Hillary wants more of your money

On March 3, CNBC.com ran “Top 1% would see $78,000 tax hike under Hillary” by Robert Frank.  Mrs. Clinton seems to be trying to “out-Bernie” Bernie Sanders; she’s now going all-out progressive:

The top 1 percent -- those who earn more than $732,000 a year -- would see their taxes increase by an average of $78,284 in 2017 if she's elected and the tax plan is enacted.

The top 0.1 percent, or those with incomes of over $3.8 million, would see their taxes increase by an average of $519,741. The bottom 20 percent of earners, or those making $23,000 or less, would see their taxes go up by $4 a year in 2017. The middle quintile, or those making $80,000 to $142,000, would see their taxes go up by $44 a year. And the top 20 percent, who make $209,000 or more, would see an average tax hike of $4,527. (Clinton has said she plans to announce additional tax breaks of the middle class and lower earners.)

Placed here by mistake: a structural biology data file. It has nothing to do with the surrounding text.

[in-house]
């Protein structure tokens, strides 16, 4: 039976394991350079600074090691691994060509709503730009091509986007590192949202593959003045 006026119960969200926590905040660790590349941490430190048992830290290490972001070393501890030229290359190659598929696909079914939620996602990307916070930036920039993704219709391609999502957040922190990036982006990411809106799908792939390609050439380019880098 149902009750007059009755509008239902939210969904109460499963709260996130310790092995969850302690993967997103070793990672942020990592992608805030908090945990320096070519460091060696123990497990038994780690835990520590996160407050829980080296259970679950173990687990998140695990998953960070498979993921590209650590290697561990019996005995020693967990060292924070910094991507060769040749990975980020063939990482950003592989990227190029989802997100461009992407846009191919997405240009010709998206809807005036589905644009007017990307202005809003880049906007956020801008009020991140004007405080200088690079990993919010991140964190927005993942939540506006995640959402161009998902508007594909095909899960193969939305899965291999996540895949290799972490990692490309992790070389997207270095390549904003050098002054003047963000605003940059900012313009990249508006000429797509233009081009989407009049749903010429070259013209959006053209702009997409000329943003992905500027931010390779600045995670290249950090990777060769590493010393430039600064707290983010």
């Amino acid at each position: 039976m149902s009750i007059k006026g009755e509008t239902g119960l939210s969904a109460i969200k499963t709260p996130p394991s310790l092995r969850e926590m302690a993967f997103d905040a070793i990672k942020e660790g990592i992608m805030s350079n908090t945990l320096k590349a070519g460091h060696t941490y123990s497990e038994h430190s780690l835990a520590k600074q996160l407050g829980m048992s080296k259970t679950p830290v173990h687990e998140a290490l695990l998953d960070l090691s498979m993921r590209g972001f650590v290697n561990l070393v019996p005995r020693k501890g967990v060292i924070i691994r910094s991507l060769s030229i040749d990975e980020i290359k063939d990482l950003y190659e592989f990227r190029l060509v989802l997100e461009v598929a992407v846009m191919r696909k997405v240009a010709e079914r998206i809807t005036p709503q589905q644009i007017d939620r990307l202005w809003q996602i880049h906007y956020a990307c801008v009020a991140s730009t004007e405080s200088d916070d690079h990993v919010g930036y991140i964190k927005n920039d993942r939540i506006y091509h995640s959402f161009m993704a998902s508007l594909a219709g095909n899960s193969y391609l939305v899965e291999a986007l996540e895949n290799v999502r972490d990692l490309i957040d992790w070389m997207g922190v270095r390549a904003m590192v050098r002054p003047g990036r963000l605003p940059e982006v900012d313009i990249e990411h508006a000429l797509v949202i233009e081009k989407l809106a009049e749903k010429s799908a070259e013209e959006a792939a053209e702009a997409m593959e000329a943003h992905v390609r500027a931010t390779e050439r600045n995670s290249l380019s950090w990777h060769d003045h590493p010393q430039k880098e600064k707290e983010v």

Additional tax breaks for the middle class?  But the Middle Quintile had an average effective income tax rate in 2014 of 3.7 percent.  Does Mrs. Clinton want the entire middle class taken off the personal income tax rolls?

Mr. Frank’s source is a Tax Policy Center study, but he provides no link.  I believe that the study is “An Analysis of Hillary Clinton’s Tax Proposals,” which also came out on March 3.  Under Clinton’s tax proposal, the study states, “[n]early all the tax increases would fall on the top 1 percent; the bottom 95 percent of taxpayers would see little or no change in their taxes.”

It appears that Mrs. Clinton isn’t concerned about fixing the irregularities in the Tax Code, where people with the same incomes have vastly different tax liabilities – she just wants more money.  She’s concerned that those who are already paying for everything aren’t paying “their fair share.”

Mrs. Clinton’s tax proposals are so confiscatory for such a small group of people that if she is indicted and found guilty, she should be fined the entire contents of the Clinton Foundation.  Call it poetic justice.


Jon N. Hall is a programmer/analyst from Kansas City. 

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